Having focused way too much over the years on the technology I’ve been testing instead of on the craft of testing itself, I have found myself with quite a lot of catching-up to do. Do I really think I’m a lousy tester? No, but when one compare himself to those people on my link-list over there on the right-hand side I guess more than me might feel a bit intimidated. As always, it’s all about context.
While I certainly think I’m doing decent job finding bugs where I am today, I just know I could have done so much more. Not only could I have let fewer bugs slip through my net, but I could have been a better sparring partner for those enthusiastic enough about the craft to appreciate discussions as well as being a better motivator for those not quite there yet. Also, being able to better explain and talk about testing to testers and non-testers (e.g. managers of different kinds) alike would most certainly be of value.
So, where to go… what to do?
How do you catch up years of ignorance as effectively as possible?
Fortunately there is an abundance of resources available on the Internet and at you local Amazon store, so that is not a problem. Well.. unless you count in information overload that is. I mean, where do you start? A full chronological study of Michael Bolton’s blog? Reading the entire Weinberg library? Go through the entire forum at Software Testing Club, carefully analyzing and committing to comment on at least one in ten questions? The list goes on…
So far I have been trying to absorb testing goodness from all these sources, and more, but I think I might do well coming up with a somewhat more structured approach. The only thing is I do enjoy jumping around a bit, not just focusing on one particular topic for an extended period. There are so many interesting topics to cover, so may discussions about methodology and techniques to take in and digest. I think I have done well so far by knowing a bit about a lot and I’m not ready to give that up. I also think creativity and problem solving benefits from a diversity of influences, and that the broader base you have to build on the more solid your work can be.
I still think I should do a quick verification to see that my testing foundation is sound so I consider attending the AST BBST course this summer as it seems to be more than just memorizing a glossary, as has been suggested about certain other ‘Certification’ courses. Most likely I aim for the one in July as that would coincide with my vacation. I’ll just have to go through the course plan again to see how much time is suggested as I will be away a few days for the Molde International Jazz Festival. I’m pretty sure it wont be a problem though. I really hope I get that one down.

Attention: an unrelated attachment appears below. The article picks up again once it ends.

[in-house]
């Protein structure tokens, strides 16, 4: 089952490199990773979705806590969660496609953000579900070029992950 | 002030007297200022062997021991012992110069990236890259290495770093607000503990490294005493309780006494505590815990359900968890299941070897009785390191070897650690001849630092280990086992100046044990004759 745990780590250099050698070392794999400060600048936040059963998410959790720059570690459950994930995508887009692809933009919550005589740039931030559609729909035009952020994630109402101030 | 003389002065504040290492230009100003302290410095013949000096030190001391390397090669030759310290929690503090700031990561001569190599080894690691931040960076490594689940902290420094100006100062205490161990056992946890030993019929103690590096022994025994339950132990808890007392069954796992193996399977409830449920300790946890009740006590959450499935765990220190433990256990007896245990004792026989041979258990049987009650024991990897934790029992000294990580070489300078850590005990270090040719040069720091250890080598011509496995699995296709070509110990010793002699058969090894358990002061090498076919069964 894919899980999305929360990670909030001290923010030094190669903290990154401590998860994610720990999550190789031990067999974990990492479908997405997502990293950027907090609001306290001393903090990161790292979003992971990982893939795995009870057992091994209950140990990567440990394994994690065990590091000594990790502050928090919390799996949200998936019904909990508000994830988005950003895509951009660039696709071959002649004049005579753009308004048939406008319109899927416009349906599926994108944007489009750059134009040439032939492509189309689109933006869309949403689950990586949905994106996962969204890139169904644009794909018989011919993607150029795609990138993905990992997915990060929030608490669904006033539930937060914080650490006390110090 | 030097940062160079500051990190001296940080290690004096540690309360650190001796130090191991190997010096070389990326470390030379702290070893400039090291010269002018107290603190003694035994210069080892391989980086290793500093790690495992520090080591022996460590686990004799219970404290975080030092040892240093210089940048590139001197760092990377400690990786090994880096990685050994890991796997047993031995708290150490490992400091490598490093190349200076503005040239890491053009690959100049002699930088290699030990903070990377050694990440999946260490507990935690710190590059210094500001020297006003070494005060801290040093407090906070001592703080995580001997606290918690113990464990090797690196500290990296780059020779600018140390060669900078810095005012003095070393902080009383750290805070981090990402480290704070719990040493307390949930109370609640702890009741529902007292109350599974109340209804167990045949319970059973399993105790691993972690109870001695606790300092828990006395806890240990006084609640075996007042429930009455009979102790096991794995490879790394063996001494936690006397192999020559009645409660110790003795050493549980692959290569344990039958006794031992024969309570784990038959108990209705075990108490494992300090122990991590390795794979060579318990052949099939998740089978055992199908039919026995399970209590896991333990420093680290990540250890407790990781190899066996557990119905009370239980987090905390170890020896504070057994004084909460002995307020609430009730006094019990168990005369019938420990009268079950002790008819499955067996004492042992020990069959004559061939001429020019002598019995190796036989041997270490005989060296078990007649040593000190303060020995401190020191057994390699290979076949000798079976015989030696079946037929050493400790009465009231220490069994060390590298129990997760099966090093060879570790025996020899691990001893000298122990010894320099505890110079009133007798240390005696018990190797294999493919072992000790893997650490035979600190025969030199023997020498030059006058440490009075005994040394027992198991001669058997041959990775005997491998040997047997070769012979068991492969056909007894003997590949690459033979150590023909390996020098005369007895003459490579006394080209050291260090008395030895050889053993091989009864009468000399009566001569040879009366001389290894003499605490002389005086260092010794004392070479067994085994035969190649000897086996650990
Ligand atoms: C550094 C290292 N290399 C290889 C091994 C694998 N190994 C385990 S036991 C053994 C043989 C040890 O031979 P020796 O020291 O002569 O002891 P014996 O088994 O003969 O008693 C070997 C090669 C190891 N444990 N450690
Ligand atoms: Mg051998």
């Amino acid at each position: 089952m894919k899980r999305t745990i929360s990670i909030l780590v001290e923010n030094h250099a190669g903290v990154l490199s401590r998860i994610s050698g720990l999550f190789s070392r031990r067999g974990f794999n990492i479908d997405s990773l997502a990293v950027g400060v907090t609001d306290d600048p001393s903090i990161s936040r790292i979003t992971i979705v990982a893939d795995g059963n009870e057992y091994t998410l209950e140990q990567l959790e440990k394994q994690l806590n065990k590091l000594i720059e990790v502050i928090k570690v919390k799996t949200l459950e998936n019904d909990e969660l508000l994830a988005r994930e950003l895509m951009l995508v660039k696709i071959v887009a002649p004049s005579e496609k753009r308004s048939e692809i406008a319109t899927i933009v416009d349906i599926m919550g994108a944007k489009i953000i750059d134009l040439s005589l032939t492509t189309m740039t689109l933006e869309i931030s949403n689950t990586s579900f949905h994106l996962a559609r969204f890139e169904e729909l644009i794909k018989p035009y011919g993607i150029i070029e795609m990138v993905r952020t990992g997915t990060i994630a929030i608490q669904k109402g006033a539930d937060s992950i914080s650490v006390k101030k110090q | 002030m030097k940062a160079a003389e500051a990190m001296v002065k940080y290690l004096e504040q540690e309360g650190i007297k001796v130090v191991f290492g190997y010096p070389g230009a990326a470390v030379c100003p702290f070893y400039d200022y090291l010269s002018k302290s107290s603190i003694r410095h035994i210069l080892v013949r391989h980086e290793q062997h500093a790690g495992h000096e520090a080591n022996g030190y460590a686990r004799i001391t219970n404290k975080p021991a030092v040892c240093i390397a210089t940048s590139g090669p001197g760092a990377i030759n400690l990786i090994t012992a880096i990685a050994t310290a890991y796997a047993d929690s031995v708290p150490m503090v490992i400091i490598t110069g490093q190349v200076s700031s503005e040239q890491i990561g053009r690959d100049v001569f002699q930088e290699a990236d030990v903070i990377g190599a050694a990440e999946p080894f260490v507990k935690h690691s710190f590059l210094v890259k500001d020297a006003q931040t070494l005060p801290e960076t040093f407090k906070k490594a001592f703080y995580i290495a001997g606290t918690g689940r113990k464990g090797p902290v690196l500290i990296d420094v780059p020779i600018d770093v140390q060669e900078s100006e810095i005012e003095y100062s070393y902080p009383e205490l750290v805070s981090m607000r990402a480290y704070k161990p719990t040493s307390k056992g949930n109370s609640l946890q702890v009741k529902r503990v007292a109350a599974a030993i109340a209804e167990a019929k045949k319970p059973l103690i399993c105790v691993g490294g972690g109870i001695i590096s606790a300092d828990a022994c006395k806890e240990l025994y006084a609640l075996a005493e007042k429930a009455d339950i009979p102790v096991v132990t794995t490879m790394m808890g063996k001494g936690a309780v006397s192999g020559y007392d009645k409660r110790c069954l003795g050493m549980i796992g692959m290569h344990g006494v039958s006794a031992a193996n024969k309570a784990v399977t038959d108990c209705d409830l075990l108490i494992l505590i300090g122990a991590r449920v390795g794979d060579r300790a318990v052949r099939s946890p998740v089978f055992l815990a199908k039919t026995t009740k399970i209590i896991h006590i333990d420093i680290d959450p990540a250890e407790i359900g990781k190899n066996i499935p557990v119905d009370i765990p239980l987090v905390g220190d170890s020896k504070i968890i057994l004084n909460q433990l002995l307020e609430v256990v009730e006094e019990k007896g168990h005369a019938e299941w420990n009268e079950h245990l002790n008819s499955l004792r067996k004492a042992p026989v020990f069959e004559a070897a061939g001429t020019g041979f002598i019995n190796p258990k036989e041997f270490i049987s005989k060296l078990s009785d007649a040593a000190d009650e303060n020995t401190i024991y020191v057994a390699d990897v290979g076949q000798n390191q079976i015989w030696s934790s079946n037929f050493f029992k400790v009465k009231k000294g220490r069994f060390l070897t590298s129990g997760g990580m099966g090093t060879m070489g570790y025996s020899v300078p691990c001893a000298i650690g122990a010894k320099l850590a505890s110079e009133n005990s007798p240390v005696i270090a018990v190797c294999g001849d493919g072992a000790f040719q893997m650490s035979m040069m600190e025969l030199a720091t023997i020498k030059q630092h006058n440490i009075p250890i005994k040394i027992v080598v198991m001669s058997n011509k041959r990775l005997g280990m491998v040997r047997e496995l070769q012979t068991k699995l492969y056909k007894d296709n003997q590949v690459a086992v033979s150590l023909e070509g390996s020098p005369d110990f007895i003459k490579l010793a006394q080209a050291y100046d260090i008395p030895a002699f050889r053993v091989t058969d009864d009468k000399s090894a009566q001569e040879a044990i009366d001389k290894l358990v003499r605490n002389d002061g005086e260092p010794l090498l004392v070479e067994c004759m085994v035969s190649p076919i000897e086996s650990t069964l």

Attempting to integrating the new gems of wisdom into my work as they are picked up is of course a given, but not always that easy. Thats where the explain/discuss skill and deep knowledge would come in handy. I gotta work on that and keep studying.
My immediate reading list consist of the following books:
- Beautiful Testing
- The Black Swan
- Lessons Learned in Software Testing
- Pomodoro Technique Illustrated
- Everyday Scripting with Ruby
- The Element
- An introduction to General Systems Thinking
- … and a couple of books on photography
I guess I have something to do for the next couple of months 😛
3 thoughts on “The reeducation of a lousy tester”
this is a problem experienced testers face as well as new ones (that would include me).
If you like “enjoy jumping around a bit” I think that’s fine. I did the same with some of the blogs in your blogroll, softwaretestingclub.com and books (btw. you should add “Testing Computer Software” by Cem Kaner to the list).
Structuring the approach might help or hamper your learning, though (compare “Secrets of a Buccaneer-Scholar” by James Bach).
I stayed with the unstructured way (“Lessons learned” is a great book for that).
[Geir] Thanks Markus, Cem Kaners book is on my list too, maybe I should move it up. I have read James’ book and that was certainly an interresting approach. Also, I think “Pragmatic Thinking & Learning” by Andy Hunt is a good one when it comes to understanding how your mind works.
“Lessons Learned” is a great book and a great place to start.
Next on my list is Agile Testing by Lisa Crispin and Janet Gregory.
Good Luck! I hope to hear how you like the reading.
[Geir] Hi Devon. Thanks for the comment. I actually have Agile Testing on my shelf too. So many books, so little time 🙂
The plan is to write some sort of review of the books I read.
Right now I’m mainly reading Beautiful Testing and The Element. I think I will add a page or two from Lessons Learned inbetween to break things up a little.
A good start of your blog, Geir!
What I always preach to starters is reading OnGoing Revolution of Software Testing, by Cem Kaner. I wrote an article about “Where do you go with testing” or something like it where I basically list thigs that will rattle your ground.
What I’ve seen give me the most recently is looking at other areas outside the testing sphere. For instance, Rikard Edgren is currently digging into Ground Theory. I am looking backwards towards Economic History on Taylor and Keyens. By looking at these areas you might come up with new ideas for testing that others have not thought about.